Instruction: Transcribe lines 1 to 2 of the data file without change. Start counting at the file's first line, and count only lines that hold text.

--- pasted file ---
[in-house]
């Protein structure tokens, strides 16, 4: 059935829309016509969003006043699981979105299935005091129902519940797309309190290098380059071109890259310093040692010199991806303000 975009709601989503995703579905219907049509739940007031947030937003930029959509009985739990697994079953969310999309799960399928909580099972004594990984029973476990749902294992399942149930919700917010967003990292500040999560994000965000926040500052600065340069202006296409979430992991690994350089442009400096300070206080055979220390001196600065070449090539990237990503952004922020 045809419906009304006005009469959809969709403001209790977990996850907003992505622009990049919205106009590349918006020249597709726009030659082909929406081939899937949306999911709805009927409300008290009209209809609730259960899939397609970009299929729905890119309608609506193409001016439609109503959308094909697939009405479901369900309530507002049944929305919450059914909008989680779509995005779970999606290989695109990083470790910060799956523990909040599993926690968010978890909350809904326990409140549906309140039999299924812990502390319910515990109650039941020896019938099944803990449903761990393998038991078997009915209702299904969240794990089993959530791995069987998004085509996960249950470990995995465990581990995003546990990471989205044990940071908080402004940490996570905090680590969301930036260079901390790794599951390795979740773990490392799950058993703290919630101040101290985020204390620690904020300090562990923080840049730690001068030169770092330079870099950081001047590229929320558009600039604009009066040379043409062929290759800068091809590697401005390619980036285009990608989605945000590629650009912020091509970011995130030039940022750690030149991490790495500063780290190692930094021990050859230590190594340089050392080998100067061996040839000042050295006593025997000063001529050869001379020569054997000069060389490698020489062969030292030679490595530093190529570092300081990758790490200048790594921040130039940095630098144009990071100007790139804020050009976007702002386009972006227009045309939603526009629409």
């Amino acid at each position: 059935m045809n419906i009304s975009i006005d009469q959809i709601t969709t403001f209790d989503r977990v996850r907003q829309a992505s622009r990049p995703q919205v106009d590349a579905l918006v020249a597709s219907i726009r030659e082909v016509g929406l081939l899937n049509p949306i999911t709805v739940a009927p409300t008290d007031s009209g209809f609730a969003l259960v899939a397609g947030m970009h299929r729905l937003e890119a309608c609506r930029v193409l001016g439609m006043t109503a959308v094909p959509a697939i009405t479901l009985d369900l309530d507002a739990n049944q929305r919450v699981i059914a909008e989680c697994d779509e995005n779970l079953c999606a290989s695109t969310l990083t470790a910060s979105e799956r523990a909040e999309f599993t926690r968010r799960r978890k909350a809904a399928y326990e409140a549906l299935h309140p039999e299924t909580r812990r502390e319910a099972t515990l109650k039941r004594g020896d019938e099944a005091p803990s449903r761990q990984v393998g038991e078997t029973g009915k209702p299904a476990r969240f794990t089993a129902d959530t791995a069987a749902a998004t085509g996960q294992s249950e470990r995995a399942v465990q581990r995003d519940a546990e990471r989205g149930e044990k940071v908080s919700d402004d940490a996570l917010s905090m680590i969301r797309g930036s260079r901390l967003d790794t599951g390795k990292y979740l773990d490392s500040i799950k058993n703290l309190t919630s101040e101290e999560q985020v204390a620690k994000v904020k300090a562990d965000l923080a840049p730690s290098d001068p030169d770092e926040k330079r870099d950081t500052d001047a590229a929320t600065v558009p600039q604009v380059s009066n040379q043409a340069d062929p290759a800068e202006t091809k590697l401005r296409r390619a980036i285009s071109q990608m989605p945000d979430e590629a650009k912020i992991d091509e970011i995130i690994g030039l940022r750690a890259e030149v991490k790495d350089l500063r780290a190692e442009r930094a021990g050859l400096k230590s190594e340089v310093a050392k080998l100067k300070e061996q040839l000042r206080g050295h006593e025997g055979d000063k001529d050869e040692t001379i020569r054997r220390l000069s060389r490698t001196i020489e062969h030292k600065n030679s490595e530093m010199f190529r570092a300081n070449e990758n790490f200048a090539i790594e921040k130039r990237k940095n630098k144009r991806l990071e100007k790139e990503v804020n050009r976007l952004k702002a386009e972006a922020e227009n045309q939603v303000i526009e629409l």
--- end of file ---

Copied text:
[in-house]
């Protein structure tokens, strides 16, 4: 059935829309016509969003006043699981979105299935005091129902519940797309309190290098380059071109890259310093040692010199991806303000 975009709601989503995703579905219907049509739940007031947030937003930029959509009985739990697994079953969310999309799960399928909580099972004594990984029973476990749902294992399942149930919700917010967003990292500040999560994000965000926040500052600065340069202006296409979430992991690994350089442009400096300070206080055979220390001196600065070449090539990237990503952004922020 045809419906009304006005009469959809969709403001209790977990996850907003992505622009990049919205106009590349918006020249597709726009030659082909929406081939899937949306999911709805009927409300008290009209209809609730259960899939397609970009299929729905890119309608609506193409001016439609109503959308094909697939009405479901369900309530507002049944929305919450059914909008989680779509995005779970999606290989695109990083470790910060799956523990909040599993926690968010978890909350809904326990409140549906309140039999299924812990502390319910515990109650039941020896019938099944803990449903761990393998038991078997009915209702299904969240794990089993959530791995069987998004085509996960249950470990995995465990581990995003546990990471989205044990940071908080402004940490996570905090680590969301930036260079901390790794599951390795979740773990490392799950058993703290919630101040101290985020204390620690904020300090562990923080840049730690001068030169770092330079870099950081001047590229929320558009600039604009009066040379043409062929290759800068091809590697401005390619980036285009990608989605945000590629650009912020091509970011995130030039940022750690030149991490790495500063780290190692930094021990050859230590190594340089050392080998100067061996040839000042050295006593025997000063001529050869001379020569054997000069060389490698020489062969030292030679490595530093190529570092300081990758790490200048790594921040130039940095630098144009990071100007790139804020050009976007702002386009972006227009045309939603526009629409």